Page:A Dictionary of Music and Musicians vol 3.djvu/416

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��time Schumann was supposed to have attributed to Brahms, as he did to the poetess Elisabeth Kulmann, gifts which he did not actually possess. Twenty-eight years have passed and we now know that Schumann's keen insight did not deceive him, and that Brahms has verified all the expecta- tions formed of him. His intercourse with the young composer (then 20 years old), in whom he took the widest and most affectionate interest, was a great pleasure to Schumann.

At that time too Albert Dietrich (now Hof- capellmeister at Oldenburg) was staying in Diis- seldorf, and Schumann proved to the utmost the truth of what he had written only a few months previously of Kirchner, that he loved to follow the progress of young men. A sonata for piano- forte and violin exists in MS. which Schu- mann composed during this month (October 1853), in conjunction with Brahms and Dietrich. Dietrich begins with an allegro in A minor ; Schumann follows with an intermezzo in F major ; Brahms who signs himself Johannes Kreissler junior adds an allegro in C minor ; and Schu- mann winds up the work with a finale in A minor, ending in A major. The title of the sonata is worth noting. Joachim was coming to Diisseldorf to play at the concert of Oct. 27, so Schumann wrote on the title-page 'In an- ticipation of the arrival of our beloved and honoured friend Joseph Joachim, this sonata was written by Robert Schumann, Albert Die- trich, and Johannes Brahms.' *

This interesting intimacy cannot have con- tinued long, since in November Schumann went to Holland with his wife, and did not return till Dec. 22. But he met Brahms again in Hanover in January 1854, a * a performance of 'Paradise and the Peri,' where he found also Joachim and Julius Otto Grimm (now musical director at Miinster). A circle of gifted and devoted young artists gathered round the master and rejoiced in having him among them, little imagining that within a few months he would be suddenly snatched from them for ever.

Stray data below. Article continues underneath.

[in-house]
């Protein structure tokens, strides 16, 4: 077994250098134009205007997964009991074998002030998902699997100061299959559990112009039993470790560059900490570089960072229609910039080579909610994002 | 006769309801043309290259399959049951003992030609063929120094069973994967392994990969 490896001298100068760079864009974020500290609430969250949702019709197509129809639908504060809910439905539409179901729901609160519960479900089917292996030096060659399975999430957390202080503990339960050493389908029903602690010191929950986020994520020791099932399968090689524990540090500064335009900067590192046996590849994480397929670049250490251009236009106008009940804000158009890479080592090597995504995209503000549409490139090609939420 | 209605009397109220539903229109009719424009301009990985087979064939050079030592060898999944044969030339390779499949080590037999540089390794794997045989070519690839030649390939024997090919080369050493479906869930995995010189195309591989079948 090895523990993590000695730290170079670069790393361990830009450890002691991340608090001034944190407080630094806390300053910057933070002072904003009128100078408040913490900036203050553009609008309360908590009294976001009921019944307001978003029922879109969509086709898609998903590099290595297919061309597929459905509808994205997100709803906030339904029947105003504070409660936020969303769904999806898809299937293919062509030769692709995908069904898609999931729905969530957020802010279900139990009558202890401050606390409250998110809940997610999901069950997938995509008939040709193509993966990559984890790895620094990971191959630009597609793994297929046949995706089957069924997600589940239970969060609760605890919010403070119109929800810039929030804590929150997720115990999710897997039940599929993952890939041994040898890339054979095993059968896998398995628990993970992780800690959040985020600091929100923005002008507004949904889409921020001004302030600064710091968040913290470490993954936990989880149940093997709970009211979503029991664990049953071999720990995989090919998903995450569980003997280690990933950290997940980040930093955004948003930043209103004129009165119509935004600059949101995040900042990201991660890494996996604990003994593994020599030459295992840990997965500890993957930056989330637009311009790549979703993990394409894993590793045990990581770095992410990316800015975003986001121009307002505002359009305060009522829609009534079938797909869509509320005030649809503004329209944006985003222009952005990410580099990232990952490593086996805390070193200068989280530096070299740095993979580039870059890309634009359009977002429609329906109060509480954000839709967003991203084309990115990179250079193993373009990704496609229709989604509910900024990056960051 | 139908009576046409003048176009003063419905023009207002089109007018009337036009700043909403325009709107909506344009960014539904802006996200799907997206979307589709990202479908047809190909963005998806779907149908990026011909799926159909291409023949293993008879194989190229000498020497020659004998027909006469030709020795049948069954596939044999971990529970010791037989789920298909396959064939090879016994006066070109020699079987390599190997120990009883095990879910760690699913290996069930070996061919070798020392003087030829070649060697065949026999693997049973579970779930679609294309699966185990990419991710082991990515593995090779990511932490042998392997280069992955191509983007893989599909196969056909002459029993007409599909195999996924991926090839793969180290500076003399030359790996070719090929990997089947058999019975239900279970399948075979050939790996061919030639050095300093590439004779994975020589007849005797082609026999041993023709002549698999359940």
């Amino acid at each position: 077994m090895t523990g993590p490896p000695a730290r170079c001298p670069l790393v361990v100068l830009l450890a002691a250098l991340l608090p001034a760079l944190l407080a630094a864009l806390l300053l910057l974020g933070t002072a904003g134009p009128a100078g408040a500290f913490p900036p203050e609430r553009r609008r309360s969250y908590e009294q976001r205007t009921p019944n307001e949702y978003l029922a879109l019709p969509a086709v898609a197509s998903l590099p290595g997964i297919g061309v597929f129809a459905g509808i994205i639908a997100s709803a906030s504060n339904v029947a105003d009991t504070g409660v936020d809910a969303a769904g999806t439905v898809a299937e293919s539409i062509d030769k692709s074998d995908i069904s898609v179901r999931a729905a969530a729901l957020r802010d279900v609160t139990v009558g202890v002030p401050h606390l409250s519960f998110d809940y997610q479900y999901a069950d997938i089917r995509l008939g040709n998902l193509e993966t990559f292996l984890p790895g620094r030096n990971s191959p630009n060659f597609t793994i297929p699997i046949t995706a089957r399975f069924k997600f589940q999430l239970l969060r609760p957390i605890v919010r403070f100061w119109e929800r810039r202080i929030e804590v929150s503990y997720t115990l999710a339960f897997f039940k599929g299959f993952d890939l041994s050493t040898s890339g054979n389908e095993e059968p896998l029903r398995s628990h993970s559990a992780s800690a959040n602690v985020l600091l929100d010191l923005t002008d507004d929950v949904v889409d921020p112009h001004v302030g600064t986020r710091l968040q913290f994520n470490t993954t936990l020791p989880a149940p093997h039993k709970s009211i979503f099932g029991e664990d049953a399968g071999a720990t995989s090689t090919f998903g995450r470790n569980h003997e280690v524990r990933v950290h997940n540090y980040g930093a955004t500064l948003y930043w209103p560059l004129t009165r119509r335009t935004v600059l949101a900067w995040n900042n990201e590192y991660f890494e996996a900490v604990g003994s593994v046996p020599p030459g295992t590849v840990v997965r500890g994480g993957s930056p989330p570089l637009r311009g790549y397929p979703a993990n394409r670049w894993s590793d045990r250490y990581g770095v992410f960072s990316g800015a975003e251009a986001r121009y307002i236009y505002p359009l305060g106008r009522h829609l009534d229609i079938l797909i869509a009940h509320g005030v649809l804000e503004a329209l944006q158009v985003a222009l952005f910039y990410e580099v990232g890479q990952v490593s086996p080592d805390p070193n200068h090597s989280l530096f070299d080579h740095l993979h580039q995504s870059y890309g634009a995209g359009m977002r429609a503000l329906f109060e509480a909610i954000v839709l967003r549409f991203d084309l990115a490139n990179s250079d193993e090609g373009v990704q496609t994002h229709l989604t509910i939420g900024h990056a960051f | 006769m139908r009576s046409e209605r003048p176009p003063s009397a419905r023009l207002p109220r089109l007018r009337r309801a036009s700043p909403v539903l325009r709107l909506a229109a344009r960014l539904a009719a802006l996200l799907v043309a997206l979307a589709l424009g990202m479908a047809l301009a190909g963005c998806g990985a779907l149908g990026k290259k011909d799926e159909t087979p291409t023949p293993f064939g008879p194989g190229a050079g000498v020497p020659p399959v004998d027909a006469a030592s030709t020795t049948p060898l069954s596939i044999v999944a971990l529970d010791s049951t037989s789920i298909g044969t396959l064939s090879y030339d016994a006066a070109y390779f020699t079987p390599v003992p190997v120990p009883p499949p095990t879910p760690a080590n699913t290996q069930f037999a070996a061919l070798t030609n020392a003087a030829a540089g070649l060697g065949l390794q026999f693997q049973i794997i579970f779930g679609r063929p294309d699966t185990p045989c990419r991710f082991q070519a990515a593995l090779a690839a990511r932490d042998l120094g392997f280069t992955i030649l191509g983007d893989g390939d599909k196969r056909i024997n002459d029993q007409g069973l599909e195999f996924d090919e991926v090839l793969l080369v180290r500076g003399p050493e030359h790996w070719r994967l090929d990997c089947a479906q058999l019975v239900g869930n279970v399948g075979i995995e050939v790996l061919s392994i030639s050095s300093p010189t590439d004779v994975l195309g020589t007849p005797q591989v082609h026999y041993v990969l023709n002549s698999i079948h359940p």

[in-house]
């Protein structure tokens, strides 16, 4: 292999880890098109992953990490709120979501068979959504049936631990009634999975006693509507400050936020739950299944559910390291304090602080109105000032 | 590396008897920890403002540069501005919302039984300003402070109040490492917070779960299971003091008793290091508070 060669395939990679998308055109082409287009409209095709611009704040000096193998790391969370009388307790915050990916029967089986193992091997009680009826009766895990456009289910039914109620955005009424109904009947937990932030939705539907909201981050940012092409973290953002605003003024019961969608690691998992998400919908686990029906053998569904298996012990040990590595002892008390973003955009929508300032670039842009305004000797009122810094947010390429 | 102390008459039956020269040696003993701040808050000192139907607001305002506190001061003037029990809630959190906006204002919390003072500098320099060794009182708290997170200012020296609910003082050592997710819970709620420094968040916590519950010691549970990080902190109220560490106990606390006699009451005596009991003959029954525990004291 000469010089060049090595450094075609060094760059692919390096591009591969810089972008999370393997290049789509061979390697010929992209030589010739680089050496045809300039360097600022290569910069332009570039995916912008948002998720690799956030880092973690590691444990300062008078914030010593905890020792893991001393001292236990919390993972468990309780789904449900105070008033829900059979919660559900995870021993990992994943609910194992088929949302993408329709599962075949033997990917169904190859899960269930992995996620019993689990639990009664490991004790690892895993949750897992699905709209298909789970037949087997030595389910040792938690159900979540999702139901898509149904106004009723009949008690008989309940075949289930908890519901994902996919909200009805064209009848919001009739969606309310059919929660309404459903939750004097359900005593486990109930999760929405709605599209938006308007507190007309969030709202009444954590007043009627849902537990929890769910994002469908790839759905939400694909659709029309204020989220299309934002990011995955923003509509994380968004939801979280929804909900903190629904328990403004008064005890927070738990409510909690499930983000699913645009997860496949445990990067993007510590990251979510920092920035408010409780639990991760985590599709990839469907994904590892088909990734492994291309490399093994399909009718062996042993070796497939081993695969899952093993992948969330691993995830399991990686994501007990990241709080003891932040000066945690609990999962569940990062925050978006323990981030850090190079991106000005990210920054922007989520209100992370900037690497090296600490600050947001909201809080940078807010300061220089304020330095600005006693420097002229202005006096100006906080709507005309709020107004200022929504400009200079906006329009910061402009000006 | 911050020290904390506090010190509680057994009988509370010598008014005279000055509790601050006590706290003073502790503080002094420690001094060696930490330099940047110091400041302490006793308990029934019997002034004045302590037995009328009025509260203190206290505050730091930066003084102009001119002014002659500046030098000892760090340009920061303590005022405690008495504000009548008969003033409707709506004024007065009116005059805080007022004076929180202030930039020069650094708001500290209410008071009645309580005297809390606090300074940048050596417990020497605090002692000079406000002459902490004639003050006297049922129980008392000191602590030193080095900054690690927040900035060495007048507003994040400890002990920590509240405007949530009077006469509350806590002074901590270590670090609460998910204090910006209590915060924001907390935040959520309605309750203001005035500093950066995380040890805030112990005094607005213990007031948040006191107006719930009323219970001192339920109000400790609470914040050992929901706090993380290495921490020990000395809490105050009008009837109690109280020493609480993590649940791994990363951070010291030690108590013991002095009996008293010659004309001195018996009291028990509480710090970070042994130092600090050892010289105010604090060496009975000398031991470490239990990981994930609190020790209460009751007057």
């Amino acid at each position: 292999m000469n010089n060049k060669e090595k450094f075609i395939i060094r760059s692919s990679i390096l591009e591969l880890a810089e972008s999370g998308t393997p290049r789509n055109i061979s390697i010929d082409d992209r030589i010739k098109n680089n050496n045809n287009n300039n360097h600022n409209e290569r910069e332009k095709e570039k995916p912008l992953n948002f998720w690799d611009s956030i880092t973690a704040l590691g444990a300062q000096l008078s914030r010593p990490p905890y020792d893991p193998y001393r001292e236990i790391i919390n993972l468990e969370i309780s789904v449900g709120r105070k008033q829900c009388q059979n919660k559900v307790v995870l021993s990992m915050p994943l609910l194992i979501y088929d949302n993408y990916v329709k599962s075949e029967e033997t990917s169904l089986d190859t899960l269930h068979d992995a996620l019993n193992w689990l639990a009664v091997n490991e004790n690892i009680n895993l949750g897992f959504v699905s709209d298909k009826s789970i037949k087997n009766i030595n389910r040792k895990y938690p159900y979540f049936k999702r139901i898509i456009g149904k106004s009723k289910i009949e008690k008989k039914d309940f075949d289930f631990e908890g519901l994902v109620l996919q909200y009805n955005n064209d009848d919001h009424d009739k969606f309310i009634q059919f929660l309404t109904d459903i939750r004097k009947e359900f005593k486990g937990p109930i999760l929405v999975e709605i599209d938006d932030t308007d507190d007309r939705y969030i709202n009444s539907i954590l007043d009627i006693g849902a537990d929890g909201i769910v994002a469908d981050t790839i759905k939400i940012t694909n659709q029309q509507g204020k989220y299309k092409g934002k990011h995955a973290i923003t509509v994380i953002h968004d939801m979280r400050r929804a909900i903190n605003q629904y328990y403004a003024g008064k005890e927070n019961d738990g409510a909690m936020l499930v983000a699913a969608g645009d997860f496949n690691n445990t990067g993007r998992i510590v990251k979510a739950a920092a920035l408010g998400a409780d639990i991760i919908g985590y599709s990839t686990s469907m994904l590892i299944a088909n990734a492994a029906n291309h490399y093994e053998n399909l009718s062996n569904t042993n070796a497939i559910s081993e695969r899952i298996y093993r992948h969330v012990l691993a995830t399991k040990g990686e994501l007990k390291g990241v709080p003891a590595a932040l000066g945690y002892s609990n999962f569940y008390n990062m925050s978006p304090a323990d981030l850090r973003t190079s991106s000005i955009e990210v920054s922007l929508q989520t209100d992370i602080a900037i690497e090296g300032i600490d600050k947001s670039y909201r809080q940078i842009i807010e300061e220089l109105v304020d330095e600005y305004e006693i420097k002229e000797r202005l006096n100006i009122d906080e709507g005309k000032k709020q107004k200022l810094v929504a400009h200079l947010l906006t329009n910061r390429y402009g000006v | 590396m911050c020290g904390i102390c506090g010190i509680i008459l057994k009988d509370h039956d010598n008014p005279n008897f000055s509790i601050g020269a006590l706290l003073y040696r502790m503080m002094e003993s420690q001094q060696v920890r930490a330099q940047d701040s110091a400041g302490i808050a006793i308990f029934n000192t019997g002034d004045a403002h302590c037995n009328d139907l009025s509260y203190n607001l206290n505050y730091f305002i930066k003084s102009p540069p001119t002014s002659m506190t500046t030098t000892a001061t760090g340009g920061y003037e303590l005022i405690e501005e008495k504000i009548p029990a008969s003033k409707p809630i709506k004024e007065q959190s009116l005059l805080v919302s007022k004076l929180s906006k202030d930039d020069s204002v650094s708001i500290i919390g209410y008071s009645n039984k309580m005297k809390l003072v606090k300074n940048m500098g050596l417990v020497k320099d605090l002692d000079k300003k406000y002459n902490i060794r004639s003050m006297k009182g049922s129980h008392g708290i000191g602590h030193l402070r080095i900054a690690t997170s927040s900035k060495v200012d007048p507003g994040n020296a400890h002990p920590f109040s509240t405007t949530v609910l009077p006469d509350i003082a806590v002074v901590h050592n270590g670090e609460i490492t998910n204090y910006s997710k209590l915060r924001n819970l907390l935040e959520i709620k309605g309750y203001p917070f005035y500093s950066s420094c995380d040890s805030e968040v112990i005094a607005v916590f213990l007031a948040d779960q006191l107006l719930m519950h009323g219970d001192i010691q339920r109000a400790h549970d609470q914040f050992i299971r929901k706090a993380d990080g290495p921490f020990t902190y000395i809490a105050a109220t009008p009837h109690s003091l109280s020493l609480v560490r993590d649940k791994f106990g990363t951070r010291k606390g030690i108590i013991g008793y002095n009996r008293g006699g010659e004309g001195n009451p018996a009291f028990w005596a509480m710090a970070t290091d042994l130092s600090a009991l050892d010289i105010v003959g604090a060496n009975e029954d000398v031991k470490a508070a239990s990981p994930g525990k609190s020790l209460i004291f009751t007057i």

^ Schumann's appearance was that of a man with a good constitution ; his figure was above the middle height, full and well-built ; but his nervous system had always shown extreme ex- citability, and even so early as his twenty-fourth year he suffered from a nervous disorder which increased to serious disease. At a still earlier date he had shown a certain morbid hypertension of feeling, in connection with his passionate study of Jean Paul, of whom he wrote, even in his i8th year, that he often drove him to the verge of mad- ness. Violent shocks of emotion, as for instance the sudden announcement of a death, or the struggle for the hand of Clara Wieck, would bring him into a condition of mortal anguish, and the most terrible state of bewilderment and helplessness, followed by days of overwhelming melancholy. A predisposition to worry himself, an ' ingenuity in clinging to unhappy ideas,' often embittered the fairest moments of his life, Gloomy antici-

l The MS. It in Joa:him's possession.